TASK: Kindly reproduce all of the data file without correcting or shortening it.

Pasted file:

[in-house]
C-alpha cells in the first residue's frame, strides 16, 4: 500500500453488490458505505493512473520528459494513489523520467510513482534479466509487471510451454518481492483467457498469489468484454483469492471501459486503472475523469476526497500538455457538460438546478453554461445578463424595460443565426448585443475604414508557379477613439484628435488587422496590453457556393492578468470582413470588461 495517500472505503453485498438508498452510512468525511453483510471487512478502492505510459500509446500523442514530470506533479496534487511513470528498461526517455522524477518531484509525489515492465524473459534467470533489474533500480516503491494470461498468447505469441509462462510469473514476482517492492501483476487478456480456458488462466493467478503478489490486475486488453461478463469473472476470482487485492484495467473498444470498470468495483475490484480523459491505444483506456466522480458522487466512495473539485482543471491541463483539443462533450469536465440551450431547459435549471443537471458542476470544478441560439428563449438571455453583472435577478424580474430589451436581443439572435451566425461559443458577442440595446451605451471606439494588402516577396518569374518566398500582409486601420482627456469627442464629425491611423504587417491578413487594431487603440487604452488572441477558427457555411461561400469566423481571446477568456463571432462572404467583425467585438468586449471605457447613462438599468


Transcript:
[in-house]
C-alpha cells in the first residue's frame, strides 16, 4: 500500500453488490458505505493512473520528459494513489523520467510513482534479466509487471510451454518481492483467457498469489468484454483469492471501459486503472475523469476526497500538455457538460438546478453554461445578463424595460443565426448585443475604414508557379477613439484628435488587422496590453457556393492578468470582413470588461 495517500472505503453485498438508498452510512468525511453483510471487512478502492505510459500509446500523442514530470506533479496534487511513470528498461526517455522524477518531484509525489515492465524473459534467470533489474533500480516503491494470461498468447505469441509462462510469473514476482517492492501483476487478456480456458488462466493467478503478489490486475486488453461478463469473472476470482487485492484495467473498444470498470468495483475490484480523459491505444483506456466522480458522487466512495473539485482543471491541463483539443462533450469536465440551450431547459435549471443537471458542476470544478441560439428563449438571455453583472435577478424580474430589451436581443439572435451566425461559443458577442440595446451605451471606439494588402516577396518569374518566398500582409486601420482627456469627442464629425491611423504587417491578413487594431487603440487604452488572441477558427457555411461561400469566423481571446477568456463571432462572404467583425467585438468586449471605457447613462438599468